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Of Manifestos and Moscow: Decenturion Holds First Congress

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A project looking to use blockchain technology to create a sovereign state held its inaugural congressional meeting on Monday.

1,500 people participated in the first Russian Congress of Decenturion. Held in Moscow, the event featured three startups planning to launch on the Decenturion platform. Each project gave away 500,000 tokens to the attendees.

Founded at the beginning of 2018, Decenturion wants to create a decentralized nation which governs and (supposedly) funds itself through the blockchain as a direct democracy. According to the project’s ‘Manifesto‘, Decenturion invites projects to launch ICOs on the platform, with the tokens being freely distributed to its ‘citizens’, who will also be able to use the native DCNT token.

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Decenturion plans to launch 300 startups on its platform by the end of the year, with a further 3,000 by 2019. To launch, projects need to give away 50% of their tokens to the platform and to the citizens as a form of passive income.

Although there are reportedly no taxes in Decenturion, there are different tiers within the project that determine how many tokens are distributed. Those signing up have to do so with an Ethereum wallet; wallets with larger ETH balances receive more tokens.

Speaking at Monday’s Congress, the ‘Minister of Foreign Affairs’, Virtoria Pirumova claims representatives are attending a UN meeting in September as part of the task “to gain sovereignty and become a permanent member of the UN.” 


Governance systems underpinned by blockchain technology are not all that novel. Both Digix and Dash are Decentralized Autonomous Organizations (DAOs), where members of the community submit and vote on proposals.

Whilst DAOs have been community-led projects, Decenturion plans to take the model one stage further and become a fully-fledged state with its own territory. One of the projects to launch on the Decenturion platform yesterday, Bitrent, is even concerned with developing real estate for the “future decentralized state”.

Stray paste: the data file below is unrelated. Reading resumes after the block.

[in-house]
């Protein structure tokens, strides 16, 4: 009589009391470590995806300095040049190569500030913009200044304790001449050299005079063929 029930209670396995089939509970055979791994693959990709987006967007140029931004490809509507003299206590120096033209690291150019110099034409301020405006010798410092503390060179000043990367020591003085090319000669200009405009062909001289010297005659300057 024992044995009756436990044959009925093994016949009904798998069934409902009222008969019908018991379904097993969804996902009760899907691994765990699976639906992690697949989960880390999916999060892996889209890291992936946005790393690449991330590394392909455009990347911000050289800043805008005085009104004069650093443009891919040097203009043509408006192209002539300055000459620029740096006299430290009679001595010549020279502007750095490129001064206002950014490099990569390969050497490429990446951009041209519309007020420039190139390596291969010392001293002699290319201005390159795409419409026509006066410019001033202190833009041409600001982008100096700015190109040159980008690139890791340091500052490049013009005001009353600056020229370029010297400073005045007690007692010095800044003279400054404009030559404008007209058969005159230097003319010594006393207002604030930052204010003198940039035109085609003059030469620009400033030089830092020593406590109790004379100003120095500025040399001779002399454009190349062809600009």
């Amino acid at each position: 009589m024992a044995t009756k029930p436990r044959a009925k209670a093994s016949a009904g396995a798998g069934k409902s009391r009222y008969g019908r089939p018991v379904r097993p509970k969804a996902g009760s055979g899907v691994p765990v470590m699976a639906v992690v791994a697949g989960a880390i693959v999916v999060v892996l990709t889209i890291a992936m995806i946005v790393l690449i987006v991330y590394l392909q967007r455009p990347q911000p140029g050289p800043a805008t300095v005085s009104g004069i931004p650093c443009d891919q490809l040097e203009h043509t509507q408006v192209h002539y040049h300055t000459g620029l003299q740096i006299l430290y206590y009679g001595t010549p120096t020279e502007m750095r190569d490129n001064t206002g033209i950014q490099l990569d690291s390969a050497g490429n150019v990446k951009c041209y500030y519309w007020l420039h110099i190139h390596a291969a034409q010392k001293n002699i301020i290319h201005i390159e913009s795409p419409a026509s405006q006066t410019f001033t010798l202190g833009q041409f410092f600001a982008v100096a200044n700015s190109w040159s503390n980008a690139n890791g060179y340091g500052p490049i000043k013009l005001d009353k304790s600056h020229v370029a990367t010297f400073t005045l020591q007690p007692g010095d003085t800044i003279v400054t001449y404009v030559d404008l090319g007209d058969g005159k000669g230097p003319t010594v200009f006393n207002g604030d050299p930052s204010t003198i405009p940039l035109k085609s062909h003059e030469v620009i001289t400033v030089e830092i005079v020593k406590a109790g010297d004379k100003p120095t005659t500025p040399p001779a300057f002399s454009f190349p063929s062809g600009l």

Beyond the rhetoric and glossy literature, there is little detailed information on how Decenturion will fundamentally work.

How does Decenturion plan to build its state besides using blockchain technology? What happens when fewer projects launch on the platform? Where precisely will this state be situated and how will they persuade the current country to hive off parts of their territory?

There are a lot of unanswered questions. The project’s leaders should first answer these before issuing passports and inviting citizens to participate in a decentralized utopia.

 

Disclaimer: The author is not invested in any cryptocurrency or token mentioned in this article, but holds investments in other digital assets.

 

DISCLOSURE

Authors at Crypto Briefing are invested in cryptocurrencies. The author of this post may be invested in digital assets mentioned here.

Paddy Baker
Paddy Baker
Senior Journalist Paddy Baker is based in London. His interests in global finance and cryptocurrency may seem at odds with his background as a lover of history - but he asserts that understanding the past is the key to understanding the future. Paddy lives a short bike-ride away from ten million other people, and has yet to be seen in public without his laptop.

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